R' Saadia is therefore saying that Orthodox Judaism demands extreme intellectual honesty, a constant awareness and understanding of current issues, and a lifetime of refining one's outlook.  In the end, then, authentic, Torah/Orthodox Judaism is refreshingly modern in its approach and demands; always has been, always will be.

Comments

Popular posts from this blog

Thought for the Day: Battling the Evil Inclination on all Fronts

Yom Kippur.  When I was growing up, there were three annual events that marked the Jewish calendar: eating matzos on Passover, lighting candles on Chanuka, and  fasting on Yom Kippur.  Major news organizations around the world report on the "surreal" and "eerie" quiet of the streets in even the most secular neighborhoods of Israel.  Yom Kippur.

As you know, I am observant of Jewish law.  Some have even called me "ultra orthodox" (not in a kind way).  Given that, I have a question.  How likely do you think that I would be tempted to eat on Yom Kippur, that most holy day of the year?  Let's make the scale zero to ten, where zero is "as likely as driving through McDonald's on Shabbos and ordering a Big Mac with extra cheese." and ten is "as likely as breathing regularly".  Take your time.  If you answered "zero"; thank you, but -- sadly and penitently -- no.  The answer is more like nine; I'd like to say lower, but i…

Thought for the Day: Sometimes a Food Loses Its Identity When It Loses Its Bracha; Sometimes It Doesn't

Let's start with a question: Why are We Allowed to Drink Coffee and Whiskey Made by Non-Jews?  Before you ask,"Why would I think that I shouldn't be able to drink whiskey and coffee made by non-Jews?", I'll tell you. Simple, we all know that Chazal made a decree -- known as בישול עכו''ם/bishul akim -- that particular foods cooked by non-Jews are forbidden.  There are basically two criteria that determines if a dish falls into this category:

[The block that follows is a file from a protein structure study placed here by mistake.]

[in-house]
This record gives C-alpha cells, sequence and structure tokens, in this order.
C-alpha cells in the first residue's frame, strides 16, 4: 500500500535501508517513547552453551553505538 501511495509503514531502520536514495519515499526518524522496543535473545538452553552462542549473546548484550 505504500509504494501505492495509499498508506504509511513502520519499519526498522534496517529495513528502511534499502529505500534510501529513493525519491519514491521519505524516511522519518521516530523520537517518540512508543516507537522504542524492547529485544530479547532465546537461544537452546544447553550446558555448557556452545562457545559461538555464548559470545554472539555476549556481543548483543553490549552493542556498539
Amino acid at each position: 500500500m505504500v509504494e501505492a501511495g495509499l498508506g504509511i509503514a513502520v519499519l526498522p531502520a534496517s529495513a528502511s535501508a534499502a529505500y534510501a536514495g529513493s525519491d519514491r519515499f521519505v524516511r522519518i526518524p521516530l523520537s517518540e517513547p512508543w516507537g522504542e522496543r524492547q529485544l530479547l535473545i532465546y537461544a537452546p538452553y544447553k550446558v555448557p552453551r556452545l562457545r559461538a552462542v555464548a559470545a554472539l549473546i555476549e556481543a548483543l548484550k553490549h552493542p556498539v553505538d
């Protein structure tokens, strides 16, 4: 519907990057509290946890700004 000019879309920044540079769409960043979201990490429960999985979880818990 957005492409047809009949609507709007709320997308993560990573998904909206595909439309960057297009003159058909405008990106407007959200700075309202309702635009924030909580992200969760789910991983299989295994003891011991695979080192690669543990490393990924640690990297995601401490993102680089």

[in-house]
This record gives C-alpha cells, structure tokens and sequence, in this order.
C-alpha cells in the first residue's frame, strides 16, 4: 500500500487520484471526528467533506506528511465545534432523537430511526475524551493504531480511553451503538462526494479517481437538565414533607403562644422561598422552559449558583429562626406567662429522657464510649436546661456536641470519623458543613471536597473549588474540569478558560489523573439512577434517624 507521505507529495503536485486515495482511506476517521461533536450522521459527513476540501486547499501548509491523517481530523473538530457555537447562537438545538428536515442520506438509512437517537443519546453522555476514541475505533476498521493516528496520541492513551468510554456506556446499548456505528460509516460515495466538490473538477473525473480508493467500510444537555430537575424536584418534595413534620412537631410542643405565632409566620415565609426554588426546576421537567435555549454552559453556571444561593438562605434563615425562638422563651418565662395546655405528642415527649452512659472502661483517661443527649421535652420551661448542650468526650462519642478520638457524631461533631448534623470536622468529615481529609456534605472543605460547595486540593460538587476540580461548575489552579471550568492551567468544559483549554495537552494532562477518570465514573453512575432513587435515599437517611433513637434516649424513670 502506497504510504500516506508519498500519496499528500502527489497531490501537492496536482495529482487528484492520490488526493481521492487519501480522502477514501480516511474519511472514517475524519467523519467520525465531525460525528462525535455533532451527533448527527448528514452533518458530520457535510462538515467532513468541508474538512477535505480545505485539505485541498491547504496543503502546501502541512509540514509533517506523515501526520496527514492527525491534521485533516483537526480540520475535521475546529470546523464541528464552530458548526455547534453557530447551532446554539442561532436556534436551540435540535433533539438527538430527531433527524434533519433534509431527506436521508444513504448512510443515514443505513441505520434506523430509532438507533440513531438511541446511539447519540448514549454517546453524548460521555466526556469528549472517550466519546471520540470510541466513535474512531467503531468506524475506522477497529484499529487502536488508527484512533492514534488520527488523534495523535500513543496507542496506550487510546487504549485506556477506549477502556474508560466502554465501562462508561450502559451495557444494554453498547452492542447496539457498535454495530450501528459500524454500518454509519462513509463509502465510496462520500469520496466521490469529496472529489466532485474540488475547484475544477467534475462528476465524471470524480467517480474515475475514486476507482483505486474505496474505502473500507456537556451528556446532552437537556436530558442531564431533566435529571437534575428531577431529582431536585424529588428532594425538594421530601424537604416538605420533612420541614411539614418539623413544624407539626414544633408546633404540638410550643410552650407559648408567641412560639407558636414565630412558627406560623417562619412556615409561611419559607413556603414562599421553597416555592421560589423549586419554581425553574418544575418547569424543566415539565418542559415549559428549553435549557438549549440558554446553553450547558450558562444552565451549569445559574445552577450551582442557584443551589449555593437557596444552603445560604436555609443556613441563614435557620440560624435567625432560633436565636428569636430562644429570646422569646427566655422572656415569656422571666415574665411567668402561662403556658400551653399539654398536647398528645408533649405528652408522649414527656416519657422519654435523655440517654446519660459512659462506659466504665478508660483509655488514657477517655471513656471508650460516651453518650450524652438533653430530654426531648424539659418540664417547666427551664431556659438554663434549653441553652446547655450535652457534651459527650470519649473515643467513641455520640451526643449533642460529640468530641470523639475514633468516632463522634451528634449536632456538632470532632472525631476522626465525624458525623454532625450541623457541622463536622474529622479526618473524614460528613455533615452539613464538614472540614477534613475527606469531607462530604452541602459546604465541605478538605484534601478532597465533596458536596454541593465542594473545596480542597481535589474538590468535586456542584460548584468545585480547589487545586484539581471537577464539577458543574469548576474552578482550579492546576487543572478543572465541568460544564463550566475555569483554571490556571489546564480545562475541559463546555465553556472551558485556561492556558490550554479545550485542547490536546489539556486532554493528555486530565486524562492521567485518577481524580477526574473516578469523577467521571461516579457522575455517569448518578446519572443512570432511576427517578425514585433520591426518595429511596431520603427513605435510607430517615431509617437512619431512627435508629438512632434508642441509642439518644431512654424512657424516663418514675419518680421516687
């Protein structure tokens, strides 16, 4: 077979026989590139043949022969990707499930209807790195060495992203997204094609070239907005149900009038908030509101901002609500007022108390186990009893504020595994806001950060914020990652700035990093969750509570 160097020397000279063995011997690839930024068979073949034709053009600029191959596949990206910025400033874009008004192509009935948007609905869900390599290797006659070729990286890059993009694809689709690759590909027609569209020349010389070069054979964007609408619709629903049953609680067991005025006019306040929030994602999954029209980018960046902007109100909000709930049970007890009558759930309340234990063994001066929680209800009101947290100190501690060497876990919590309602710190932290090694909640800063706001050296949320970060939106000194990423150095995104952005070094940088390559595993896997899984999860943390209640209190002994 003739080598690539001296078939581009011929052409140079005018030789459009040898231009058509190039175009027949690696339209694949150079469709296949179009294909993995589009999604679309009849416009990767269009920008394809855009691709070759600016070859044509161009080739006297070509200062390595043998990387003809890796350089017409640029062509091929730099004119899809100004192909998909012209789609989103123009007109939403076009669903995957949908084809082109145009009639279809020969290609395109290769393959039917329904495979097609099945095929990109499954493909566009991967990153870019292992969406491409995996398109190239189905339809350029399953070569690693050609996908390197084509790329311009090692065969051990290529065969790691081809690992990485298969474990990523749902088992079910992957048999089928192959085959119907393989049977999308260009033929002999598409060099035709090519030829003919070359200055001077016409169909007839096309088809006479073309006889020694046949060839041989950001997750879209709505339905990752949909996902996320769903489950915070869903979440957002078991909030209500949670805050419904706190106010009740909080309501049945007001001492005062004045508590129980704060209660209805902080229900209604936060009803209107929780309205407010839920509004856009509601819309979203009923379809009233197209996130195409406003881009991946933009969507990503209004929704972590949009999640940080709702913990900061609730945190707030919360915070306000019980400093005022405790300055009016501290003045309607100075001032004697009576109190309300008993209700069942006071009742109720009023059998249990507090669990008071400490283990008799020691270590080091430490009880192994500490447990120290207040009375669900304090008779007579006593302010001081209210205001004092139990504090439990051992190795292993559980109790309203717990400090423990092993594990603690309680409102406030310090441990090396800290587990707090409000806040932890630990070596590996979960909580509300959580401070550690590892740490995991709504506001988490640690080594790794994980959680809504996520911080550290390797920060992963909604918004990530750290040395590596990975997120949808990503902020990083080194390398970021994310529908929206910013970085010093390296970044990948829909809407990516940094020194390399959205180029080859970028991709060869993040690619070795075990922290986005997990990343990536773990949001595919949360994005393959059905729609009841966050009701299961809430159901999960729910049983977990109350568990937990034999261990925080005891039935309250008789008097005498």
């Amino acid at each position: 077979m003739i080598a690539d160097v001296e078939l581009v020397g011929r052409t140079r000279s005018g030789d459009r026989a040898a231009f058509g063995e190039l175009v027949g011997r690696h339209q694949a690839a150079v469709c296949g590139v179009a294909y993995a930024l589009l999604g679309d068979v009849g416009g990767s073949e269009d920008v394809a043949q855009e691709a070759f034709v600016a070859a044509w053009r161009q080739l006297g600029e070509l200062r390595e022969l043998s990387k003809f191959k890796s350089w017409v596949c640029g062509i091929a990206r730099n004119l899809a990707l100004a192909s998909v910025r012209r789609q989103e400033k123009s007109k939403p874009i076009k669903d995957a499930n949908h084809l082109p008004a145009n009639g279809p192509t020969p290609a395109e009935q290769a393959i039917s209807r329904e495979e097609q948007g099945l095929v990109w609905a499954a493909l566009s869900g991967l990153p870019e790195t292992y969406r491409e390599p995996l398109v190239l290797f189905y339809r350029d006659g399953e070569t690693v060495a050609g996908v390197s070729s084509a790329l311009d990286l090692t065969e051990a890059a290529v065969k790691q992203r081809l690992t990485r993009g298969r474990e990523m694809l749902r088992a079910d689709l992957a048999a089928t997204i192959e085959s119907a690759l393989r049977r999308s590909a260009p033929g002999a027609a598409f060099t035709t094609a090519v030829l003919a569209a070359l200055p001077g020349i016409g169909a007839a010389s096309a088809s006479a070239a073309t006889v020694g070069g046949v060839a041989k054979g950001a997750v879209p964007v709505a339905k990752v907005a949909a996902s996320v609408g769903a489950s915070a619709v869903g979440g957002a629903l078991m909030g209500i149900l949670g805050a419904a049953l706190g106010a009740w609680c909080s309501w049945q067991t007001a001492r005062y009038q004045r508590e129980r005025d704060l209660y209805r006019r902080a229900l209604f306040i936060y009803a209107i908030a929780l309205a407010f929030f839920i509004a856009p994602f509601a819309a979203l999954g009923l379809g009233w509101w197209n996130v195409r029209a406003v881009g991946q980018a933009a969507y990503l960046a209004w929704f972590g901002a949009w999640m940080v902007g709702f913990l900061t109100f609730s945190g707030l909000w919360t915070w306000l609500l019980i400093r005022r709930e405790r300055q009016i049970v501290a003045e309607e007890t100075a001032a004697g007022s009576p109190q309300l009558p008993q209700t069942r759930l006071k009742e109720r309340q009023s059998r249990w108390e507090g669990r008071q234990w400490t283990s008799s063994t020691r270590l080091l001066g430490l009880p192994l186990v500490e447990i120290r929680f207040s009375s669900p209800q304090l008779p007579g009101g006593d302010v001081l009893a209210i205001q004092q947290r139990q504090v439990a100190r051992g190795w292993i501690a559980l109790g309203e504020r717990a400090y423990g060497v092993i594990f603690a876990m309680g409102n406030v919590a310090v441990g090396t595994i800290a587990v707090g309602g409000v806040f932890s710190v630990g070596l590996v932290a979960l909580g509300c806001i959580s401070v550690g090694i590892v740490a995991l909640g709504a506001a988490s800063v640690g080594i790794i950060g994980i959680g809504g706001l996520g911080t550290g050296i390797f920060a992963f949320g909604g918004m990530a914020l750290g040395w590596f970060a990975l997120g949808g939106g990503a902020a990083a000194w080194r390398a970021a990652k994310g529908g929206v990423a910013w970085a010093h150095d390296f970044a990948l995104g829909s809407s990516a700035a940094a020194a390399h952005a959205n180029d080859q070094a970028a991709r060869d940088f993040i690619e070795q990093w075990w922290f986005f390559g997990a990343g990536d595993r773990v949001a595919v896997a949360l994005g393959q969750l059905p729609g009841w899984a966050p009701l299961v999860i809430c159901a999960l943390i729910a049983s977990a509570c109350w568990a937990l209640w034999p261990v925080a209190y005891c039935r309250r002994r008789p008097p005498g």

Is not consumed raw.Fit for a royal banquet. Cooked carrots, therefore, are not a problem since they can be eaten raw (I actually prefer them that way).  Baked beans are find because the are not prestigious enough.  (For great synopsis of the laws, see the article on the Star-K site, FOOD FIT FOR A KING, by Rabbi Moshe Heinemann, shlita.)  There are lots of cool questions and details (baked potatoes are prestigious, does that make even potato chips and issue?) which are for another time.  Clearly, though, both coffee an…

Thought for the Day: Coming Into This World for Torah, Avodah, and Acts of Loving Kindness

This TftD is so self-serving that I should be embarrassed.  But I am not... talking about grandchildren is always off budget.  I have, bli ayin hara, a beautiful new grandson; born at 6:11 PM CDT last Friday night.  The secular (aka -- by me, anyway -- slave) date is October 20, 2017 CE.  The Hebrew (aka Real) date is certainly Rosh Chodesh חשון/Cheshvan and certainly in the year 5778 since Creation.  The date, you ask... good question!

Sundown on Friday night was 6:01 PM CDT, which means he was born either at the end of the last day of תשרי or the beginning of the first day of Cheshvan; a period know as בין השמשות/twilight.  What's the big deal, you ask... I am so glad you asked.  We all deal quite handily with בין השמשות every week and every holiday; we're just stringent.  We start Shabbos and the first day of Yom Tov before בין השמשות; that is, before sundown.  Likewise, we end Shabbos and the first day of Yom Tov after בין השמשות; some 42, 50, 60, or 72 minutes after sundo…